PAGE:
A Comparison of the Chemical Structures and Production Methods of Silk and Artificial Silk

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A Comparison of the Chemical Structures and Production Methods of Silk and Artificial Silk

Abstract

Despite their seemingly similar exteriors, the chemical structures and production methods

of natural silk and the artificial silks rayon and nylon are quite different. Silk yarn, extracted

from the cocoon of the Bombyx mori moth, is made up of fibroin molecules with beta-pleated

sheet secondary structures. The fibroin molecules consist of crystalline fibers constructed of

regularly paralleled, unfolded polypeptide chains of polyglycylalanine mixed with an amorphous

part. Although viscose rayon was originally called “artificial silk,” it is not a truly synthetic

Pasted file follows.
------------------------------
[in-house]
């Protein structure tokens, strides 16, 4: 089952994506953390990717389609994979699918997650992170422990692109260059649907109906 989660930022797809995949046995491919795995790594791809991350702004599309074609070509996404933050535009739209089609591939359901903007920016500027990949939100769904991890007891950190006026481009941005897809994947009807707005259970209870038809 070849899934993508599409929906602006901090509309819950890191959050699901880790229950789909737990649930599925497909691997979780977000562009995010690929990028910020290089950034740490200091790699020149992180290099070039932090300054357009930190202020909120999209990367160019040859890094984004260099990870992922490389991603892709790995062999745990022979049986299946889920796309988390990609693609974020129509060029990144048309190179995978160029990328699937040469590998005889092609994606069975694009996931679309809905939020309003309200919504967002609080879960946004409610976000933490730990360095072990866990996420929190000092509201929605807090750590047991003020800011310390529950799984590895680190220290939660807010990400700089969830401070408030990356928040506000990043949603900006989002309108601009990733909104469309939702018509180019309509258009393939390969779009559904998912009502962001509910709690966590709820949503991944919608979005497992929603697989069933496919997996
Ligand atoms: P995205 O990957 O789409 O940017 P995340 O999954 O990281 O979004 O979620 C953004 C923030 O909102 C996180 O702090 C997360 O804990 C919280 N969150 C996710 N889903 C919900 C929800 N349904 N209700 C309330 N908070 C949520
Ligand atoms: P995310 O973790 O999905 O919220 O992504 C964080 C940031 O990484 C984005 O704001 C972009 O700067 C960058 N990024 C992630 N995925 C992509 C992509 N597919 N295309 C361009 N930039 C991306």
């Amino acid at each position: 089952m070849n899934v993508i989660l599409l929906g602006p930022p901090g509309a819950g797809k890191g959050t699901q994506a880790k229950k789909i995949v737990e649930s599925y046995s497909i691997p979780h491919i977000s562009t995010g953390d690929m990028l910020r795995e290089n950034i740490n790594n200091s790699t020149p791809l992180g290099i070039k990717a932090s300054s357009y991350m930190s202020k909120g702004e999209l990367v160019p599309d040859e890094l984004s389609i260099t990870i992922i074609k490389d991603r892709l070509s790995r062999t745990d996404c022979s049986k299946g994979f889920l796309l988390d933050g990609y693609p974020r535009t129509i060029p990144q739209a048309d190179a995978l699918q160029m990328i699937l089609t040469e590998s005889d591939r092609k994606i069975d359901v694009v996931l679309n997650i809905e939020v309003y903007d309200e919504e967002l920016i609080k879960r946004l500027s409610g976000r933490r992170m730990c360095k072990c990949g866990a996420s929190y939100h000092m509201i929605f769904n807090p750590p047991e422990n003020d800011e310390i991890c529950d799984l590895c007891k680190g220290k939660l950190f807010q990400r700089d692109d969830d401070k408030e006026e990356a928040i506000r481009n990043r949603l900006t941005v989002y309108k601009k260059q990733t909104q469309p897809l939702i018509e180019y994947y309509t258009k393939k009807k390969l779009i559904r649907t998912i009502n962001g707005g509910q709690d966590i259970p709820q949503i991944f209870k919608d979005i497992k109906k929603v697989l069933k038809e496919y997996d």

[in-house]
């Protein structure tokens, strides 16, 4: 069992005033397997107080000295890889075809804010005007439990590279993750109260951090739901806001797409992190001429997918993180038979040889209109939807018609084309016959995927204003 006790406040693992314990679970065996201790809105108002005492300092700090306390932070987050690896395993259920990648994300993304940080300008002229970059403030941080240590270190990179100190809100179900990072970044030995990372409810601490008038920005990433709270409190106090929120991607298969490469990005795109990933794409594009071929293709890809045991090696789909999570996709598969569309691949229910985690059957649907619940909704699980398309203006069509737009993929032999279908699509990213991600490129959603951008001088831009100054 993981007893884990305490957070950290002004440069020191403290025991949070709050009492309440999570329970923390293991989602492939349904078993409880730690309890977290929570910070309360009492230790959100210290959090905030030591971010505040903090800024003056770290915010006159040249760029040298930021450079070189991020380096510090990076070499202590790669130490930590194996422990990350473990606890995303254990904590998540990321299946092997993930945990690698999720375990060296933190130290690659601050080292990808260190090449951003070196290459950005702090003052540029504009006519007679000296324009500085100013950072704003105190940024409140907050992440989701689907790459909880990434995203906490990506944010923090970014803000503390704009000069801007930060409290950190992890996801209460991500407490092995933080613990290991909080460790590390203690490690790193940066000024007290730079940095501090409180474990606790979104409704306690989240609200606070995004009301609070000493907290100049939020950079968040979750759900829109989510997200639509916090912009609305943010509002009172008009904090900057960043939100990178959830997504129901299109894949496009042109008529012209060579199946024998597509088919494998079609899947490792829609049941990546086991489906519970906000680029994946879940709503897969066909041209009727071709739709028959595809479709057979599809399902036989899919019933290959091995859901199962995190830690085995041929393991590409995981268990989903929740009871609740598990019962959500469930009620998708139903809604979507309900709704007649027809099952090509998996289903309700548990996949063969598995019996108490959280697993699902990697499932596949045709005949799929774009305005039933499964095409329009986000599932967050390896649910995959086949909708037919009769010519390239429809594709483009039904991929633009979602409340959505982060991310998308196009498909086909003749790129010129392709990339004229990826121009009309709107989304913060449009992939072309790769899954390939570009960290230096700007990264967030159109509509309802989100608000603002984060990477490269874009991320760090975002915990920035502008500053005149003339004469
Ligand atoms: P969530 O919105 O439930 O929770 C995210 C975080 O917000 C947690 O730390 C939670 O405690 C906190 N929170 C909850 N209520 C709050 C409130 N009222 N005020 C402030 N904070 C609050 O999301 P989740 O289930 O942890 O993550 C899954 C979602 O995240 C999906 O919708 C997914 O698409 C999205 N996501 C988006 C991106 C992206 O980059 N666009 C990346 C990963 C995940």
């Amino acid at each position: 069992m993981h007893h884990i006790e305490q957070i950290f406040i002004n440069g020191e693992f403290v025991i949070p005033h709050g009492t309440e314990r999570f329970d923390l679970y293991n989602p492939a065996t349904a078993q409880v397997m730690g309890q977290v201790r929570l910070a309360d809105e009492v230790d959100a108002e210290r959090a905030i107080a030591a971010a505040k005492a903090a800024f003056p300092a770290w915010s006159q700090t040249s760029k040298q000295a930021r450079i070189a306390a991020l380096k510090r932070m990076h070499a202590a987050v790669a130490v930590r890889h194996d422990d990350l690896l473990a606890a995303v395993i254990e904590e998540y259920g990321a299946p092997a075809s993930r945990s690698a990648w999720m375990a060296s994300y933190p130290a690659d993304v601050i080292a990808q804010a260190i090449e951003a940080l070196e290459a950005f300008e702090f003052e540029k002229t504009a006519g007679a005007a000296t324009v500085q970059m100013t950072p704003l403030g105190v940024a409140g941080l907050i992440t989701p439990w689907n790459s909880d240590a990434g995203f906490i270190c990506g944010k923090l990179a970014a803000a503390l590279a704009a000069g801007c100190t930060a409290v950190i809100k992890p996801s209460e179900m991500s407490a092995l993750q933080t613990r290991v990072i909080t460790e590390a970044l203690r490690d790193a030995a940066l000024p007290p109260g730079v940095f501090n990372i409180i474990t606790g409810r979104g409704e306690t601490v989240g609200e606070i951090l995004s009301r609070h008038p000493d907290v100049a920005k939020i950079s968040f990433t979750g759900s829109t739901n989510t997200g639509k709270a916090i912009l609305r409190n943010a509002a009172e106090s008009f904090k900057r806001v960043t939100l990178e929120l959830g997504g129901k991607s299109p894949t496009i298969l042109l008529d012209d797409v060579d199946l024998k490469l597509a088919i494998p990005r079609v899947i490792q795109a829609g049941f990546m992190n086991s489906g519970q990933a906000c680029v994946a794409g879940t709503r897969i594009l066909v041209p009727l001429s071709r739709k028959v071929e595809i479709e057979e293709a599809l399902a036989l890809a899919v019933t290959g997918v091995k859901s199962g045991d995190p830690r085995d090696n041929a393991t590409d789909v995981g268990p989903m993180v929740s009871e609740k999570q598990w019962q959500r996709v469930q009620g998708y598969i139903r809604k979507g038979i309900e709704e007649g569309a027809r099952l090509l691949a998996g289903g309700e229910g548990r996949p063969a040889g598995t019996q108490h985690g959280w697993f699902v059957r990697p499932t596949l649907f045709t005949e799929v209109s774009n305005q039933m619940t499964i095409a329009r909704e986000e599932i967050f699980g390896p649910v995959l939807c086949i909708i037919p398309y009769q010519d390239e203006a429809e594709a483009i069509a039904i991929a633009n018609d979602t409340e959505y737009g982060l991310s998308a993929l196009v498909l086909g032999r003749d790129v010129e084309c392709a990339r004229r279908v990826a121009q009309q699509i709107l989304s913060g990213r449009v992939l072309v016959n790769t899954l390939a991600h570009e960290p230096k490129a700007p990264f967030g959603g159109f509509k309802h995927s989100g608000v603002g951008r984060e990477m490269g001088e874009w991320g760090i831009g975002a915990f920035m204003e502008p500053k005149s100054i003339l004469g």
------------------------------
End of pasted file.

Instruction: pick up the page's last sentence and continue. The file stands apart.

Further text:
fiber, as it is made from wood pulp, a naturally-occurring, cellulose-based material. Nylon,

however, is a synthetic fiber. It is a polyamide whose molecular chains are formed by regularly

spaced –CONH– amide groups. Nylon 6-6, or poly(hexamethylneadipamide), is composed of

two structural monomers (hexamethylendiamine (H2N(CH2)6NH2) and adipic acid

(HOOC(CH2)4COOH), whereas Nylon 6, or poly(6-caprolactam), is composed of a single

structural unit (either 6-aminocaproic acid (H2N(CH2)4COOH) or caprolactam). Ultimately, the

different chemistries and production methods of these fibers give them certain advantages (such

as viscose’s ability to combine with other fibers to create new fabrics easily) and disadvantages

(such as nylon’s quickly weakening fibers or natural silk’s difficulty of production) over one

another that make them more or less suitable for certain purposes. For this reason, when

considering silk and artificial silk, it is illogical to pick one fiber that is superior to the others and

to focus on the production of that specific fiber.

A Compa...

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